Dr. Ryan: I certainly have no intention of paying out £2,000 for five years to any individual creamery. I think the Deputy is possibly correct in assuming that the most favourable case from that point of view, would work out, perhaps, at £10,000 but there was no intention, as I say, of giving that amount.
My intention would be to raise the levy gradually on these creameries if the levy on the general body of creameries is not coming down; in other words, that we would make the  gap between the two narrower each year until they would meet after three years, which they must now as we have accepted another amendment. If we were to put on a ½d. this year, and if the levy remained at 2d. on the general body of creameries, we would raise that ½d. either to ¾d. or 1d., the following year going to 1½d., and the year afterwards they would be on the same list. The benefit to the creameries on the scheduled list would be somewhere between £3,000 and £4,000 instead of £10,000. That particular creamery would get the most. I think myself that some on the scheduled list would not get anything like that. The Deputy is entitled to get the figures he asked for, and we shall have them here to-morrow, and I hope when we come to deal with the scheduled list to give a fairly close estimate of what we think the benefit would amount to in each case. I may say that I have considered this amendment very carefully to see if we could put in an amendment saying a ½d. this year and ¾d. or 1d. next year and I found it would be impossible to amend the Bill in that way. That, however, is our intention if the Deputy is satisfied with it.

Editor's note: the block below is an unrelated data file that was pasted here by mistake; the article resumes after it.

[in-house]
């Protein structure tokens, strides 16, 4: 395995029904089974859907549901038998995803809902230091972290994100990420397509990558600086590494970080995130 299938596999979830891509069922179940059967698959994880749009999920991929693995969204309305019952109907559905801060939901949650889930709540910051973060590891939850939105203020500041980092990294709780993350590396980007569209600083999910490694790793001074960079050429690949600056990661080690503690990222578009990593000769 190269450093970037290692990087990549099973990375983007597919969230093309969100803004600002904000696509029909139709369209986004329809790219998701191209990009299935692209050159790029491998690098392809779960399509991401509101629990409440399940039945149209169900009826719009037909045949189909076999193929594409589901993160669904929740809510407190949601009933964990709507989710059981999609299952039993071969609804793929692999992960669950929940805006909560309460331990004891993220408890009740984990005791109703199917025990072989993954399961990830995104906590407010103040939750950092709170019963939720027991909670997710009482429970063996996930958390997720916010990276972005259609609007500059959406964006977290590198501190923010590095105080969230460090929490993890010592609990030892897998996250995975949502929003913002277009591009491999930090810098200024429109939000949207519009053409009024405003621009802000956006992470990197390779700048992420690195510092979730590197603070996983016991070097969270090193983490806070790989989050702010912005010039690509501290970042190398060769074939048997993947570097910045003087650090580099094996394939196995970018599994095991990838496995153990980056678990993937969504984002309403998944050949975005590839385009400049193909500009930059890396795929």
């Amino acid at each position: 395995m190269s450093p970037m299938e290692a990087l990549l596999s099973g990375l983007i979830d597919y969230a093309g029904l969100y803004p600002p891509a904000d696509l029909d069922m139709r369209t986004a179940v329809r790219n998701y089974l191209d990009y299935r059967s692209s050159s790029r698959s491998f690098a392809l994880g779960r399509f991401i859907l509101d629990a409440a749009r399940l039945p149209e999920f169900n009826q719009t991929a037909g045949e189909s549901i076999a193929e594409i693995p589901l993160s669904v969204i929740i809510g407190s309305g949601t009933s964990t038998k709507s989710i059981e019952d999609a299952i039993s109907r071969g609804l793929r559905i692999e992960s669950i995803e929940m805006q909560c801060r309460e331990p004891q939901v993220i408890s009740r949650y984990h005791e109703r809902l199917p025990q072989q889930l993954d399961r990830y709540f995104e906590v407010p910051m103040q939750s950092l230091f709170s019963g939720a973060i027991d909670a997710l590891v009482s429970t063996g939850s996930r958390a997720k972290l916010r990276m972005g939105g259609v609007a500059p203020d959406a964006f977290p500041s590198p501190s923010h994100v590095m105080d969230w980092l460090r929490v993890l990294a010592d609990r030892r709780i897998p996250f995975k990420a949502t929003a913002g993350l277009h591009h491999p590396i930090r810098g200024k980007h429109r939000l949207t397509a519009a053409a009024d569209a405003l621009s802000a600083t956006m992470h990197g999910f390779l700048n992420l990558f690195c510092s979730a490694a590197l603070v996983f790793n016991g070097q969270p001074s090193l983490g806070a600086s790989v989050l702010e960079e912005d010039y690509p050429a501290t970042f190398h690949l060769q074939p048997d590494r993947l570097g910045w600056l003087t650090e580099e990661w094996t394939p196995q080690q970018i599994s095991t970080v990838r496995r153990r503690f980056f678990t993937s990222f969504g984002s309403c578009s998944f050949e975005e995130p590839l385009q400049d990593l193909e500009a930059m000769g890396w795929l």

Mr. Blythe: I think the Bill ought to be amended. I would be willing to leave it over for the Minister to consider between this and the Report Stage, but a very substantial sum is liable to be given to certain creameries. To one of the creameries it is not at all unlikely that something very near £2,000 might be given. That is a very substantial sum. The circumstances next year are something that we cannot foresee, but if more assistance were required I am not sure whether it would not be better for the Minister to face up to the proposal that he should come to the Dáil and ask for any money that is required. After all, when you are paying money out of a general fund to some particular individual, or group or section of people, it is better that it should be done in what is the normal way here, that it should have to run the gauntlet of the House. What will happen if this Bill is not amended is that the Minister will  allow a certain amount to go to the creameries this year. He has the intention of reducing the difference next year. He may find it difficult for a variety of reasons to do that, and he certainly will have, I am sure, all these creameries fighting as hard as possible to retain the maximum advantage.
I cannot undertake myself to draft an amendment gradually to reduce the difference from 1½d. to nothing over a period of two or three years, but I am satisfied it would not be beyond the skill and power of the Parliamentary draftsman to frame such an amendment. I would be satisfied personally to accept something that would wipe out this particular advantage in the period of three years if the Minister would undertake to see whether such an amendment could be drafted.